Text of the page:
A new study had found that the levels of cancer diagnosis felt to just 25% of pre-cancer levels when the first lockdown was imposed.
In one of the first studies to examine the impact of the COVID-19 pandemic on cancer diagnoses, researchers at Dana-Farber/Brigham and Women’s Cancer Centre in the USA recorded a “substantial decline” in cancer and precancer diagnoses at the Northeast USA’s largest health care system during the first peak of the pandemic because of a drop in the number of cancer screening tests performed.
The findings, which confirm concerns that COVID-related restrictions may have delayed the detection and treatment of many cancers, were moderated somewhat by data showing that cancer screenings and diagnoses at the healthcare system largely rebounded to pre-pandemic levels in the months following the initial peak. The study, published online today by JAMA Oncology, provides added impetus for people who missed or postponed a cancer screening test early in the pandemic to contact their healthcare provider to discuss the potential need to re-schedule one, the study authors say.
“It’s widely thought that fewer people were screened for cancer and precancerous lesions during the first surge of the pandemic, because of limitations on non-urgent medical procedures, restrictions on patient volume, and patients’ concerns about the spread of the virus and the need for social distancing,” says Ziad Bakouny, MD, MSc, of Dana-Farber Cancer Institute, a co-first author of the study. “For this study, we wanted to document the extent of this decline, and its impact on cancer diagnoses, at a major U.S. health care system.”
The investigators drew on a registry of patient data at Massachusetts General Brigham, a system of hospitals, community health centres, and physician practices in Massachusetts. They tracked how many people underwent cancer screening tests – mammograms, colonoscopies, Papanicolaou (“Pap”) tests for cervical cancer, prostate-specific antigen (PSA) tests, and low-dose computer tomography (CT) – and how many were diagnosed with cancer. The data covered four three-month periods: 2 March to 2 June 2020, the first peak of the pandemic; the previous three months; the subsequent three months; and the same three months in 2019.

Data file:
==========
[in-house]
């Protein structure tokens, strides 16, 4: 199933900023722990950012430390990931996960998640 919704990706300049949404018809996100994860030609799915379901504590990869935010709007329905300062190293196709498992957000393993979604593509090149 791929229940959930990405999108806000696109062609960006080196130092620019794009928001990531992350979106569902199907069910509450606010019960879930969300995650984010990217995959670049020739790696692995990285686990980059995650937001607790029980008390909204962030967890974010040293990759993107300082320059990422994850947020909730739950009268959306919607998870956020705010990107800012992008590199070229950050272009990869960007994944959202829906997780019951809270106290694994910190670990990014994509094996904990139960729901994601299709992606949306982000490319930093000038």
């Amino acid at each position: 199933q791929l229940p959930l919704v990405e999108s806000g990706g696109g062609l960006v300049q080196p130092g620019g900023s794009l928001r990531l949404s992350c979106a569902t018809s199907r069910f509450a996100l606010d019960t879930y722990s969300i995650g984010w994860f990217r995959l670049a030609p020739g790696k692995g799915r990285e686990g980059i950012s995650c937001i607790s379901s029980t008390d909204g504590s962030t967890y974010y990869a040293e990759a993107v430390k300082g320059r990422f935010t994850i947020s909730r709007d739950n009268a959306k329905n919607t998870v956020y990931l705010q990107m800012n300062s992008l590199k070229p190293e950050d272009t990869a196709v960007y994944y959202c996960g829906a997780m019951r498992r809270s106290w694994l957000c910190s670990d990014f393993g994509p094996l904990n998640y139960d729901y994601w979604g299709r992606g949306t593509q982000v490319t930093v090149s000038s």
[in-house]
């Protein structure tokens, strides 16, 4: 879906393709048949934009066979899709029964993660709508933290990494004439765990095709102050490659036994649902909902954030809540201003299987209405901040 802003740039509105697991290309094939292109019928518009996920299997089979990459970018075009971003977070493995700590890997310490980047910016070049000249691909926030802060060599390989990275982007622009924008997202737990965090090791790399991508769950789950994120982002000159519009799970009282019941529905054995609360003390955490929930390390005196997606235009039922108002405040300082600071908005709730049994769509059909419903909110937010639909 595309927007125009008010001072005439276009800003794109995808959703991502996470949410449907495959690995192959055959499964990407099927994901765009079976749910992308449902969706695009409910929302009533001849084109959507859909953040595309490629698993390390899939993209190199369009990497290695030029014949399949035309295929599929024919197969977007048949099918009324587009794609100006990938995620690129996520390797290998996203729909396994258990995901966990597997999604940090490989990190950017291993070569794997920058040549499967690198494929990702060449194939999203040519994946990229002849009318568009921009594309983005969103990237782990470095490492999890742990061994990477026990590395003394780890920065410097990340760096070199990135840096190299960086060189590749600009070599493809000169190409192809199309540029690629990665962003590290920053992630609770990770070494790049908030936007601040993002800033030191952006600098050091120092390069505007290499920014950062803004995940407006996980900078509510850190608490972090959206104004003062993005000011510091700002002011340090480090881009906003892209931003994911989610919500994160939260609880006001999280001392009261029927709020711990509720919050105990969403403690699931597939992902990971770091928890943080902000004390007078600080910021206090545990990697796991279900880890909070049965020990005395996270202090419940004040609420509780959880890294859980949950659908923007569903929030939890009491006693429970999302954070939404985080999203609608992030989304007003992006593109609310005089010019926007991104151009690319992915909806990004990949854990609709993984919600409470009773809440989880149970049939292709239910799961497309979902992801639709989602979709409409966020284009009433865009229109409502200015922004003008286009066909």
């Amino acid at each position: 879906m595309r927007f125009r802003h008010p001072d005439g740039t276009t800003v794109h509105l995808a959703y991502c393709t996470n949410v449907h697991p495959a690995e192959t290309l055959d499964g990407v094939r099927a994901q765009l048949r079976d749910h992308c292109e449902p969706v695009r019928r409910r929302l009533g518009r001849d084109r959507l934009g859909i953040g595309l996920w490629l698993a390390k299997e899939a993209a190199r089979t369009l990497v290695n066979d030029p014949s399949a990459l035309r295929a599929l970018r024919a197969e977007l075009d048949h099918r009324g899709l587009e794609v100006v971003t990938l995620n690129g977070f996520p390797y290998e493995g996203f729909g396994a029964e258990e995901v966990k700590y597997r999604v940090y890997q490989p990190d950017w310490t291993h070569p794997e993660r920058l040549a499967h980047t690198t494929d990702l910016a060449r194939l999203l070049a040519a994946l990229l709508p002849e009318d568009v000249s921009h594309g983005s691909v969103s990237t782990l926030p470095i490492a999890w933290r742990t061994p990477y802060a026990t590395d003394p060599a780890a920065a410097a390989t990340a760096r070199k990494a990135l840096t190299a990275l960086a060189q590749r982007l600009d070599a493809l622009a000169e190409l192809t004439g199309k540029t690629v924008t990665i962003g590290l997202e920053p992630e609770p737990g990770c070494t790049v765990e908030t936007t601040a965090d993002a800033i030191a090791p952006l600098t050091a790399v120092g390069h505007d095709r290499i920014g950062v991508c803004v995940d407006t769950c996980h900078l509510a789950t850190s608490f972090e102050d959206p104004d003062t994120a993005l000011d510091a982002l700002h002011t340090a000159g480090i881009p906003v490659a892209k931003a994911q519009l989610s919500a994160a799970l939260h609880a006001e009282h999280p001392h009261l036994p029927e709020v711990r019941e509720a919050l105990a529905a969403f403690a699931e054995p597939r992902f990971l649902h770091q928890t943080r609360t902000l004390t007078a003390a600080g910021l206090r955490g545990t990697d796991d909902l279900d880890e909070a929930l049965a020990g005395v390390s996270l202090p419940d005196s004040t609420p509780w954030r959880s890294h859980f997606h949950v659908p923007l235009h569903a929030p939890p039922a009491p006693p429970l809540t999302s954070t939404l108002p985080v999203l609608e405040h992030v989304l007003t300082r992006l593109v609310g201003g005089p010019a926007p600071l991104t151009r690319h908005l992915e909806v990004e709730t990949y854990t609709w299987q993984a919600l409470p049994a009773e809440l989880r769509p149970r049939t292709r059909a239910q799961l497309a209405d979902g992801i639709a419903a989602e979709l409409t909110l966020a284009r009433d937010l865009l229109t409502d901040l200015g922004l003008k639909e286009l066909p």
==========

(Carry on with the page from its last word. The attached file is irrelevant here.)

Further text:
The statistics reveal a significant decline in cancer screening during the peak period. A total of 15,453 patients underwent screening exams in the March-June time frame, compared to 64,269 in the previous three months and 60,344 in the same three months of 2019. Encouragingly, screening levels largely recovered in the three-month post-peak period, to 51,944.
The decrease in screening tests was accompanied by decreases in diagnoses of the cancers detected by those tests. The researchers calculated that had the same number of people been screened during the peak period as in the previous three months, approximately 1,438 additional cancers and precancerous growths would have been diagnosed.
While the study focused on a single, large health care system in one part of the country, emerging data suggests its findings have relevance for other regions as well, Mr Bakouny added.
“The falloff in diagnoses, though temporary, is a source of concern because cancers detected at an early stage are often easier to treat than those that aren’t discovered until they’ve had time to grow and spread,” said Mr Bakouny. “It’s reassuring, though, to see that in the three-month post-peak period, the number of screening tests and diagnoses resulting from those tests returned to a near-normal level.”
Another silver lining is that researchers might have expected the decrease in diagnoses to be higher than the 1,438 their analysis estimated. They found that the percentage of screening tests resulting in a cancer or precancer diagnosis was higher during the height of the pandemic than at other times. This may be because, at a time of limited screening availability, physicians recommended screening primarily for patients at highest risk of having cancer.
“This investigation is especially timely given that we are currently dealing with a second, and potentially worse wave of the pandemic,” says co-senior author Quoc-Dien Trinh, MD, of Brigham and Women’s Hospital (BWH). “We have learned to leverage a redesigned patient flow, increased use of telehealth, and made other accommodations to allow our patients to continue receiving standard of care cancer screening and diagnosis in the safest possible environment.”
While the study focused on a single, large health care system in one part of the country, emerging data suggests its findings have relevance for other regions as well, Mr Bakouny remarks.